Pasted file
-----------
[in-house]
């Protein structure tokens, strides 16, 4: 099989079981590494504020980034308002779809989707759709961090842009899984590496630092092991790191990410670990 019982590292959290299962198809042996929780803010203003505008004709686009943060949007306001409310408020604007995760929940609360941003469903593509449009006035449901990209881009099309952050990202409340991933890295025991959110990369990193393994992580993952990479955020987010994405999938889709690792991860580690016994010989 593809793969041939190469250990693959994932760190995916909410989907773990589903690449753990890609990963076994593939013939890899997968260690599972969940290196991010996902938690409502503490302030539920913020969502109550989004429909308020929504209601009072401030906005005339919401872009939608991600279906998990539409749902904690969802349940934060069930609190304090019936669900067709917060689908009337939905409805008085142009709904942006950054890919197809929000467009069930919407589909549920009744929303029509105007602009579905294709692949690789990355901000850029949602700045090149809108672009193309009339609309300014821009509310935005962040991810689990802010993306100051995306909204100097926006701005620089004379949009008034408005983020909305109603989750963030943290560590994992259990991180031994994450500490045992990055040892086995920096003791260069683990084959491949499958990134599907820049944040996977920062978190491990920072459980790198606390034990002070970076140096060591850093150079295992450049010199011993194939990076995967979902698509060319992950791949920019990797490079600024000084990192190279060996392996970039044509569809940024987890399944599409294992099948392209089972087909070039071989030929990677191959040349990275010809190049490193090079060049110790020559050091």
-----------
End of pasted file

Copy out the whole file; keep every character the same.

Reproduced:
[in-house]
């Protein structure tokens, strides 16, 4: 099989079981590494504020980034308002779809989707759709961090842009899984590496630092092991790191990410670990 019982590292959290299962198809042996929780803010203003505008004709686009943060949007306001409310408020604007995760929940609360941003469903593509449009006035449901990209881009099309952050990202409340991933890295025991959110990369990193393994992580993952990479955020987010994405999938889709690792991860580690016994010989 593809793969041939190469250990693959994932760190995916909410989907773990589903690449753990890609990963076994593939013939890899997968260690599972969940290196991010996902938690409502503490302030539920913020969502109550989004429909308020929504209601009072401030906005005339919401872009939608991600279906998990539409749902904690969802349940934060069930609190304090019936669900067709917060689908009337939905409805008085142009709904942006950054890919197809929000467009069930919407589909549920009744929303029509105007602009579905294709692949690789990355901000850029949602700045090149809108672009193309009339609309300014821009509310935005962040991810689990802010993306100051995306909204100097926006701005620089004379949009008034408005983020909305109603989750963030943290560590994992259990991180031994994450500490045992990055040892086995920096003791260069683990084959491949499958990134599907820049944040996977920062978190491990920072459980790198606390034990002070970076140096060591850093150079295992450049010199011993194939990076995967979902698509060319992950791949920019990797490079600024000084990192190279060996392996970039044509569809940024987890399944599409294992099948392209089972087909070039071989030929990677191959040349990275010809190049490193090079060049110790020559050091």